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Is that a Drill Sergeant or a Police Officer? Belligerent Cop Loses it On Man for Knowing His Rights

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posted on Sep, 22 2014 @ 05:29 AM
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I'm kind of interested to see how much more they will get away with be for something is done. All we see are camera footage and a couple feel better speeches at best, there is a rare time when someone is removed from the job and not just put off to the side or move to a different area.




posted on Sep, 22 2014 @ 05:49 AM
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originally posted by: 8675309jenny

I just do not understand cops who like to ESCALATE things.


It's how they're trained now. They are trained that they HAVE to "seize control of the situation", which pretty much requires this sort of behavior. The goal is to induce unquestioning obedience and fear in the subject, which is, of course, you. If shrieking in your face and posturing like an enraged chimp does it, great, otherwise they get all beat-y.

It's actually hard to have a normal conversation with someone who's been a cop for a while. All you have to do to elicit this sort of behavior is disagree with them. Or, far worse, wait until they get huffy and aggressive, then LAUGH. That's pretty much like waving a red cape and scuffing your feet in front of the dairy bull, though.

Grant you, agencies that use canned psych questionnaires to select for "good cop material" end up selecting cops for a high narcissism index, and that includes an inability to tolerate disagreement. That as starting material and a lot of training in "seizing control of the situation" which basically means shutting you up and making you cringe in abject fear, and this is what you get. It's also why you find a really strong correlation between wife and child abuse and being considered "a good cop" by your peers.



posted on Sep, 22 2014 @ 06:13 AM
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originally posted by: 8675309jenny

I just do not understand cops who like to ESCALATE things.


I agree with your post but we need to consider that the driver was all set up with the clear intention of getting things escalated and recorded - he succeeded. I doubt the officers were interested in playing semantic games and this guy's antics were holding things up longer than necessary.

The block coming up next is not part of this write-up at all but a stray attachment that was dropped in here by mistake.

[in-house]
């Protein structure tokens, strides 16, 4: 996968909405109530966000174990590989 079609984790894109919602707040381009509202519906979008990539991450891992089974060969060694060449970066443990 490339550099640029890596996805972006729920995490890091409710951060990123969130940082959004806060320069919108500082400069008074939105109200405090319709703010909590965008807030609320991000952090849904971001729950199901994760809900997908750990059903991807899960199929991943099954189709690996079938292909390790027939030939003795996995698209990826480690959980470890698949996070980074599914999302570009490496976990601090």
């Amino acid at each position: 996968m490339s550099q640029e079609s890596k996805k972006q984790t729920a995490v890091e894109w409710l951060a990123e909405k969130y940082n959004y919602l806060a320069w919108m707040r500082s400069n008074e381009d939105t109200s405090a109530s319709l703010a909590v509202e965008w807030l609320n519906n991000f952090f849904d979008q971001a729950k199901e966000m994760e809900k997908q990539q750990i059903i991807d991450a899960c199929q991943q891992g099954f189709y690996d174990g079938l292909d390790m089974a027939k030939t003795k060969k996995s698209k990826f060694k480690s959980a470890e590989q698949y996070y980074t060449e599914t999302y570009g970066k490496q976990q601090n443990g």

posted on Sep, 22 2014 @ 06:22 AM
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originally posted by: Pilgrum

I doubt the officers were interested in playing semantic games and this guy's antics were holding things up longer than necessary.


An officer's interest is of no importance to me. If I had acted toward that officer the way he acted toward the guy in the video, I'd be beaten and arrested, or vice versa. The behavior was unprofessional at least, actionable in court at best. Of course, cops can get away with this due to a distinct lack of oversight and feedback on their behavior.



posted on Sep, 22 2014 @ 06:50 AM
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I dont understand why you guys think Roadblocks are unconstitutional. You are informed, on your driver's license test booklet that driving on state roads is a PRIVILEGE, not a right. It is 100% constitutional. We have the RIGHT to ensure you are complying with state requirements for you to be driving on those roads.

If you dont like roadblocks, then dont drive .... you won't ever have to deal with one if you dont like it.

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In Mississippi, police officers have the right to make you identify yourself / show I.D at any point of time during official police business. Police officers have the right to make you show a valid drivers license at any point of time if you are behind a steering wheel on public roads. Police officers have the right to make you step out of the vehicle at any point of time during a roadblock or traffic stop. Police officers can do a pat down at any time during official police business to make sure you do not have any illegal weapons (note this is different than a search of your person).

If you pull up to a roadblock and barely roll down your window, that's going to raise suspicion big time. I'll ask you to pull off to the side if you do not roll it down most of the way. This is for officer safety, and to see if you have something to hide. Ill usually ask you to step out of the vehicle as well. I do this to see if there is an obvious odor of drugs and alcohol or signs of impairment.

---------

I do not do this for authority. I actually end up hurting way more people than i help. How do you hurt them? Taking them to jail, tickets, serving warrants, making them do something they dont want to do. However, the few people i get the opportunity to help are totally worth people disliking me and the risk of life.
edit on 22-9-2014 by milkyway12 because: (no reason given)



posted on Sep, 22 2014 @ 06:58 AM
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a reply to: Bedlam